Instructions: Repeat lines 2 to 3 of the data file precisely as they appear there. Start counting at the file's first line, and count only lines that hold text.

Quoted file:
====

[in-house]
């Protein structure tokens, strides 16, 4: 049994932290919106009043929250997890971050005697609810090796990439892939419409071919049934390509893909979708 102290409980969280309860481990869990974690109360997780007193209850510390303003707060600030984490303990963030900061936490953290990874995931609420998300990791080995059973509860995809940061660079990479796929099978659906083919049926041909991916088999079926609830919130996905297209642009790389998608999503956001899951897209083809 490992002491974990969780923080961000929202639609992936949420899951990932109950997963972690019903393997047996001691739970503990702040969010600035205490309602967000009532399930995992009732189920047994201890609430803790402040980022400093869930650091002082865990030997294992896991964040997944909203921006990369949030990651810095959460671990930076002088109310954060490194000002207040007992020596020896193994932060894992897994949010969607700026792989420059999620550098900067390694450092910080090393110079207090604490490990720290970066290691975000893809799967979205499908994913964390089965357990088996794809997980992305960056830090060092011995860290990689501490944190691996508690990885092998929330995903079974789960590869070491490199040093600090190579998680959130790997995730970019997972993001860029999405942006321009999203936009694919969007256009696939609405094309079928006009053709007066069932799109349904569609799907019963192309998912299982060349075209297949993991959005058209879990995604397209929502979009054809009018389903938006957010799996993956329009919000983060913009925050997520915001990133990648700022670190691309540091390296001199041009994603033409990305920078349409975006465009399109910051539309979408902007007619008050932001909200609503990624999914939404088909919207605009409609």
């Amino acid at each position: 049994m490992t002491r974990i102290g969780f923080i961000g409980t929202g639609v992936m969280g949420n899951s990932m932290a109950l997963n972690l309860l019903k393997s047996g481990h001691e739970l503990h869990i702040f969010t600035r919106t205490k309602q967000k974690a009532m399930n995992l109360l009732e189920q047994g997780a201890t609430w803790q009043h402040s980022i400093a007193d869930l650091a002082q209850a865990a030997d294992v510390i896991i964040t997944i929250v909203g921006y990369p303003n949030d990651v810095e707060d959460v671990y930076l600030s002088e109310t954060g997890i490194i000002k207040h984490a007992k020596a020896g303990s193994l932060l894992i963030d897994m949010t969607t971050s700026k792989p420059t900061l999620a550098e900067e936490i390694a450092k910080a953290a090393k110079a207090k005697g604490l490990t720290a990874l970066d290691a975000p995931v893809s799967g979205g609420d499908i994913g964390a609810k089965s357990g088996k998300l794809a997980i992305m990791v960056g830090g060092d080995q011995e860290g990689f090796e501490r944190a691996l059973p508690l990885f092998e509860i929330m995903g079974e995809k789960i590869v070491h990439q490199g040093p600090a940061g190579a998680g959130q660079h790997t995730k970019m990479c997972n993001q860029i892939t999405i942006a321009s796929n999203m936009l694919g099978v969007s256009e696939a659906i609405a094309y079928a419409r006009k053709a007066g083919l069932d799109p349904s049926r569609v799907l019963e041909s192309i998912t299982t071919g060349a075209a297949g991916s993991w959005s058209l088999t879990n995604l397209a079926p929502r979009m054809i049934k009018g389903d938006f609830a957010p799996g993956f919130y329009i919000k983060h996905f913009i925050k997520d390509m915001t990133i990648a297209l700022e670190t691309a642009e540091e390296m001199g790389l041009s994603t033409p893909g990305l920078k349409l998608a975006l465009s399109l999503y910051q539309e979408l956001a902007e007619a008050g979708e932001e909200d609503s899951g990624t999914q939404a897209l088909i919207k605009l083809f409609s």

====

């Protein structure tokens, strides 16, 4: 049994932290919106009043929250997890971050005697609810090796990439892939419409071919049934390509893909979708 102290409980969280309860481990869990974690109360997780007193209850510390303003707060600030984490303990963030900061936490953290990874995931609420998300990791080995059973509860995809940061660079990479796929099978659906083919049926041909991916088999079926609830919130996905297209642009790389998608999503956001899951897209083809 490992002491974990969780923080961000929202639609992936949420899951990932109950997963972690019903393997047996001691739970503990702040969010600035205490309602967000009532399930995992009732189920047994201890609430803790402040980022400093869930650091002082865990030997294992896991964040997944909203921006990369949030990651810095959460671990930076002088109310954060490194000002207040007992020596020896193994932060894992897994949010969607700026792989420059999620550098900067390694450092910080090393110079207090604490490990720290970066290691975000893809799967979205499908994913964390089965357990088996794809997980992305960056830090060092011995860290990689501490944190691996508690990885092998929330995903079974789960590869070491490199040093600090190579998680959130790997995730970019997972993001860029999405942006321009999203936009694919969007256009696939609405094309079928006009053709007066069932799109349904569609799907019963192309998912299982060349075209297949993991959005058209879990995604397209929502979009054809009018389903938006957010799996993956329009919000983060913009925050997520915001990133990648700022670190691309540091390296001199041009994603033409990305920078349409975006465009399109910051539309979408902007007619008050932001909200609503990624999914939404088909919207605009409609």
């Amino acid at each position: 049994m490992t002491r974990i102290g969780f923080i961000g409980t929202g639609v992936m969280g949420n899951s990932m932290a109950l997963n972690l309860l019903k393997s047996g481990h001691e739970l503990h869990i702040f969010t600035r919106t205490k309602q967000k974690a009532m399930n995992l109360l009732e189920q047994g997780a201890t609430w803790q009043h402040s980022i400093a007193d869930l650091a002082q209850a865990a030997d294992v510390i896991i964040t997944i929250v909203g921006y990369p303003n949030d990651v810095e707060d959460v671990y930076l600030s002088e109310t954060g997890i490194i000002k207040h984490a007992k020596a020896g303990s193994l932060l894992i963030d897994m949010t969607t971050s700026k792989p420059t900061l999620a550098e900067e936490i390694a450092k910080a953290a090393k110079a207090k005697g604490l490990t720290a990874l970066d290691a975000p995931v893809s799967g979205g609420d499908i994913g964390a609810k089965s357990g088996k998300l794809a997980i992305m990791v960056g830090g060092d080995q011995e860290g990689f090796e501490r944190a691996l059973p508690l990885f092998e509860i929330m995903g079974e995809k789960i590869v070491h990439q490199g040093p600090a940061g190579a998680g959130q660079h790997t995730k970019m990479c997972n993001q860029i892939t999405i942006a321009s796929n999203m936009l694919g099978v969007s256009e696939a659906i609405a094309y079928a419409r006009k053709a007066g083919l069932d799109p349904s049926r569609v799907l019963e041909s192309i998912t299982t071919g060349a075209a297949g991916s993991w959005s058209l088999t879990n995604l397209a079926p929502r979009m054809i049934k009018g389903d938006f609830a957010p799996g993956f919130y329009i919000k983060h996905f913009i925050k997520d390509m915001t990133i990648a297209l700022e670190t691309a642009e540091e390296m001199g790389l041009s994603t033409p893909g990305l920078k349409l998608a975006l465009s399109l999503y910051q539309e979408l956001a902007e007619a008050g979708e932001e909200d609503s899951g990624t999914q939404a897209l088909i919207k605009l083809f409609s």